An estimated \(30\%\) of urban traffic is caused by search for parking spots. Traffic could be reduced by suggesting effective routes leading along potential parking spots. In this paper, we formalize parking search as a probabilistic problem on a road graph and show that it is NP-complete. We explore heuristics that optimize for the driving duration and the walking distance to the destination. Routes are constrained to reach a certain probability threshold of finding a spot. Empirically estimated probabilities of successful parking attempts are provided by TomTom on a per-street basis. We release these probabilities as a dataset of about 80,000 roads covering the Berlin area. This allows to evaluate parking search algorithms on a real road network with realistic probabilities for the first time. However, for many other areas, parking probabilities are not openly available. Because they are effortful to collect, we propose an algorithm that relies on conventional road attributes only. Our experiments show that this algorithm comes close to the baseline by a factor of 1.3 in our cost measure. This leads to the conclusion that conventional road attributes may be sufficient to compute reasonably good parking search routes.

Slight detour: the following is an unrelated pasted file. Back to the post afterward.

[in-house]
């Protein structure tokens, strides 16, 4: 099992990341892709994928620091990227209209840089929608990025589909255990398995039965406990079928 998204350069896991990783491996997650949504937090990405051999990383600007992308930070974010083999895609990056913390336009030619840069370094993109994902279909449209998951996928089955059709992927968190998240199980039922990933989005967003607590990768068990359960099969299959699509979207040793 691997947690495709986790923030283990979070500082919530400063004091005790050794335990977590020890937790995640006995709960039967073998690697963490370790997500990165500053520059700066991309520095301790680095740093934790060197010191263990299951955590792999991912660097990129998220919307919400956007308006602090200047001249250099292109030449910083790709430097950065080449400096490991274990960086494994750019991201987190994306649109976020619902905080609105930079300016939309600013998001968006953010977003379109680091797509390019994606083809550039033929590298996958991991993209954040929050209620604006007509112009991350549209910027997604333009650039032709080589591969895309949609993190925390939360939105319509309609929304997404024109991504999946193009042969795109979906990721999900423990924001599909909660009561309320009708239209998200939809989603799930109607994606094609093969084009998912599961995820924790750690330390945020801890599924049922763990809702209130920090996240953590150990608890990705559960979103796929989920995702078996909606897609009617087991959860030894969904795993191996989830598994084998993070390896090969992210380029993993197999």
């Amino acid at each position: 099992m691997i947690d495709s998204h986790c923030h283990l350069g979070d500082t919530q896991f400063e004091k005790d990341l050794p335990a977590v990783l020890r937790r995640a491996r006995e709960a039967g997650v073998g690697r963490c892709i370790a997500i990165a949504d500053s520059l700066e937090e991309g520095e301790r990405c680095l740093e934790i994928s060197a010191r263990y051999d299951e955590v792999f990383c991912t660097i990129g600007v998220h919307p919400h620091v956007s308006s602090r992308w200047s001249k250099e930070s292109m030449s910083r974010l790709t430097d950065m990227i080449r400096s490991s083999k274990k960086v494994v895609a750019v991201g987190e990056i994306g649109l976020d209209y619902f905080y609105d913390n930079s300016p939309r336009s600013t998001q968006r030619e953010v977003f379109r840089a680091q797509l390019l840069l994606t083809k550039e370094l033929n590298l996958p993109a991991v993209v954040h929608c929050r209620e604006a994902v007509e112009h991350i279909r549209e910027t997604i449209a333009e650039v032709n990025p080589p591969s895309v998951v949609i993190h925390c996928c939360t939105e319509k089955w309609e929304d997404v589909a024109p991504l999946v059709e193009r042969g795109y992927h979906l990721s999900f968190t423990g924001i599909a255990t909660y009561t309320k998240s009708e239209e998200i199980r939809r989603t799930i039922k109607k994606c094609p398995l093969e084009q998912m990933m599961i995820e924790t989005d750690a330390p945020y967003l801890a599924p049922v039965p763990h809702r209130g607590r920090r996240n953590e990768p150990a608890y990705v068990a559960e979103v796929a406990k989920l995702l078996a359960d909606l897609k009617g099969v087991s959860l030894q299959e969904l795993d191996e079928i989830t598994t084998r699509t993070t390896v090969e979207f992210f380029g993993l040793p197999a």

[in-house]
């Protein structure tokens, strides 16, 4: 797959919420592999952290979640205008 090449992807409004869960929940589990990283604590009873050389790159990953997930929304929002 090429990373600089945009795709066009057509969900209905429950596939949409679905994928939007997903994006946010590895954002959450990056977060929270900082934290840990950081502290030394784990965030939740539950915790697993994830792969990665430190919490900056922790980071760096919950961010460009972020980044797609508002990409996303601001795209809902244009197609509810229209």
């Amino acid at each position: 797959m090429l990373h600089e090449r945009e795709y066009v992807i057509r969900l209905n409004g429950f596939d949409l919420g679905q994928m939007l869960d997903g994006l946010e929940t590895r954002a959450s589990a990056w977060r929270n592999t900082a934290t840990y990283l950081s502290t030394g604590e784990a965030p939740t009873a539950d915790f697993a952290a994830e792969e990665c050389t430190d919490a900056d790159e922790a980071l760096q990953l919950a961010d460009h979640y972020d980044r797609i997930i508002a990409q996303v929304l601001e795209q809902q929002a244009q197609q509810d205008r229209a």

Due to license restrictions, the following data is currently only available upon request:
TomTom Map data for the Berlin area
Parking probabilities per edge
An OSM map with all of the probabilities of the Berlin area can be found here on GitHub.
Our research focus is on theoretical computer science and algorithm engineering. We are equally interested in the mathematical foundations of algorithms and developing efficient algorithms in practice. A special focus is on random structures and methods.